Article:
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Marathon Oil fined £1.16m for offshore gas blast after corroded pipe ruptured

Oil giant Marathon has been handed a £1.16m fine over safety failures that caused more than two tonnes of methane gas to escape from a corroded pipe on one of its North Sea platforms.

Failed gas pipe in-situ with surrounding structures removed and being prepared for investigation
The company admitted breaching reg 4(1) of the Offshore Installations (Prevention of Fire and Explosion, and Emergency Response) Regulations and s 33(1) of the Health and Safety at Work Act over the incident on its Brae Alpha oil rig on 26 December 2015.
 
Aberdeen Sheriff Court was told that an eight-inch diameter high pressure pipe in Module 14 of the platform sustained a “catastrophic” rupture because of corrosion under insulation (CUI), allowing the high-pressure methane gas to be released almost instantaneously.  
 
The corrosion was caused by salt water from one of the rig’s fire extinguishing systems that used seawater, Energy Voice reported.
 
The force of the high-pressure blast caused significant and widespread damage. None of the 100 workers on board the platform were in Module 14 when the rupture happened, with many of them in the accommodation block ahead of their Boxing Day meal. No one was injured.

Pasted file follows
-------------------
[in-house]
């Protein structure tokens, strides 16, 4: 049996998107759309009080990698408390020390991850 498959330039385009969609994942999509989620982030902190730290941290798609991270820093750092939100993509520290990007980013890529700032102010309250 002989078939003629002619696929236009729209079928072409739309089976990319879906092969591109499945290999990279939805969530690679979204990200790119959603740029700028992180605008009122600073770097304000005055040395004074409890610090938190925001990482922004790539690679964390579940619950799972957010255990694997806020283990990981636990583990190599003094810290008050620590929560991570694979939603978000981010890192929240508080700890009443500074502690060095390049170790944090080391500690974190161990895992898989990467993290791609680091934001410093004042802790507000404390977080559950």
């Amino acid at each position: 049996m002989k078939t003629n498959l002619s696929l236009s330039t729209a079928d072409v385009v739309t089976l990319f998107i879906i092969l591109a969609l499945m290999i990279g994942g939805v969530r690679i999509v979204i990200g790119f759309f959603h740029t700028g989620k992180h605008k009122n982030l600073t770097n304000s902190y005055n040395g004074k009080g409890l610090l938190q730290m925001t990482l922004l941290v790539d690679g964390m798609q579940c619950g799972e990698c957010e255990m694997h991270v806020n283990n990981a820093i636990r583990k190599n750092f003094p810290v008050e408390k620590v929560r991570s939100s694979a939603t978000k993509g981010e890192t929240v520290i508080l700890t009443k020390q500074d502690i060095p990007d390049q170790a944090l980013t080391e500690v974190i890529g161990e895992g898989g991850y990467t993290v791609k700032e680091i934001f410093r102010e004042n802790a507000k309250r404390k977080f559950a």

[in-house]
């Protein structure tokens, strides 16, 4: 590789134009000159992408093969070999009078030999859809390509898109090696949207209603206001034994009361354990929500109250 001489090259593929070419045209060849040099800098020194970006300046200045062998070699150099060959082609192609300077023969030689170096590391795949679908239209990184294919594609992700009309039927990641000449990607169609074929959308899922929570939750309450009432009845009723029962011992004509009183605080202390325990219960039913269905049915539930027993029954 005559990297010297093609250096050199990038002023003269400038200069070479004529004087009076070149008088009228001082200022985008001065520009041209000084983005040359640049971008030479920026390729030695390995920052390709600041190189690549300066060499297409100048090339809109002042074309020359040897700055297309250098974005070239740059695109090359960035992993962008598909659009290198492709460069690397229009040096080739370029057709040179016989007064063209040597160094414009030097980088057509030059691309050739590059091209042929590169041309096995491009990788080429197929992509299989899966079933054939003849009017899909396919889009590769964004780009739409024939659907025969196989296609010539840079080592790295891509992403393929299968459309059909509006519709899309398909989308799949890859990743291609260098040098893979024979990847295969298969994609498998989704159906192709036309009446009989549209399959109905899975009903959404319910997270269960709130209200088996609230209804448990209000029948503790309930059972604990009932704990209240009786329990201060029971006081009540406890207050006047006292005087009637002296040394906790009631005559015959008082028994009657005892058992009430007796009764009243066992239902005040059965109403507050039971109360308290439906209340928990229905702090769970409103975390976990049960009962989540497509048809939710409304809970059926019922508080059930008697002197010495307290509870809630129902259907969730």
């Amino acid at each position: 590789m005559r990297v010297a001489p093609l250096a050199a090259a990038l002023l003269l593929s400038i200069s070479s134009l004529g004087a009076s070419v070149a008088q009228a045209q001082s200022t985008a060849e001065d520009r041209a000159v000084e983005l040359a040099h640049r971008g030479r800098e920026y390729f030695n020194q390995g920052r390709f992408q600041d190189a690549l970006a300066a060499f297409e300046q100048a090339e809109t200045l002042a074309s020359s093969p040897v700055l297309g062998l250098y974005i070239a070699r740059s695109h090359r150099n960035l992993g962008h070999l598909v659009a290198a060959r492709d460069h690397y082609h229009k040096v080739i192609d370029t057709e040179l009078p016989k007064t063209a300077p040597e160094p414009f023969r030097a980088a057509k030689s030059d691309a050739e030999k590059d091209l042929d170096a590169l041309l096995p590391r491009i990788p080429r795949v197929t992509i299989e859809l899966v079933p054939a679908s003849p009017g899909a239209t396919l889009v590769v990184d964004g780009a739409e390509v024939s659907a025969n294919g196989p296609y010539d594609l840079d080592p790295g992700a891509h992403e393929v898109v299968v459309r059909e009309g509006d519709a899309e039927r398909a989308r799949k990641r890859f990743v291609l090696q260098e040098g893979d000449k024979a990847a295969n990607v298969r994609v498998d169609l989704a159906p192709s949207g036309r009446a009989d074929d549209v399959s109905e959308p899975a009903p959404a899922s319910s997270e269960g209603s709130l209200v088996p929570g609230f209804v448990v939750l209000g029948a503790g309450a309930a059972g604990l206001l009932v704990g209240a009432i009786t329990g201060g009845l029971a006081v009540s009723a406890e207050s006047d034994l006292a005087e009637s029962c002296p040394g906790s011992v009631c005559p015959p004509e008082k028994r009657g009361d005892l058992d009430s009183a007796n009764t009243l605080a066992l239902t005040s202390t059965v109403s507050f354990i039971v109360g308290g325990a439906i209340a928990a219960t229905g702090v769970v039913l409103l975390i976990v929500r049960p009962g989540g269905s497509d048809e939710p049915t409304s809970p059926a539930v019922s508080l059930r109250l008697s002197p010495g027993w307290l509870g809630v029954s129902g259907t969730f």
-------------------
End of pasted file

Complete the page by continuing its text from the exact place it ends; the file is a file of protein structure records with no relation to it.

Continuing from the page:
The Health and Safety Executive (HSE) said Marathon Oil would have “identified the risk [of CUI] and prevented the hazard from materialising” had it properly inspected the pipework. 
 
These safety failings, it said, exposed workers on board the Brae Alpha platform to an “unacceptable risk of serious personal injury or death” from a fire or explosion. 
 
Marathon’s defence solicitor told the court several improvements have been implemented on the rig to prevent a similar incident re-occurring, including an effective hydrocarbon pipework inspection and maintenance regime.  
 
The solicitor said that after the Energy Institute published updated guidance on managing corrosion in oil and gas production and processing in 2008, Marathon was faced with an “immediate backlog” of inspections to complete and so introduced a system to rank risks by priority.
 
Marathon accepted there was a failure in ranking the risk posed by the corroded pipe as “low” but noted it had gas detectors and auto-shutdown technology in place to reduce the risk of fire. 
 
After the hearing HSE inspector Ahmedur Rezwan said: “Corrosion under insulation is a well-known risk and this incident should not have occurred. 
 
“During any normal period of operations, personnel could easily have been working in or transiting through Module 14 and they would almost certainly have been killed or sustained serious injury. The timing of the incident and fact that the gas did not ignite was fortuitous.”

 

Keeley Downey is acting deputy editor of IOSH Magazine. She is a former editor of Biofuels International, Bioenergy Insight and Tank Cleaning Magazine

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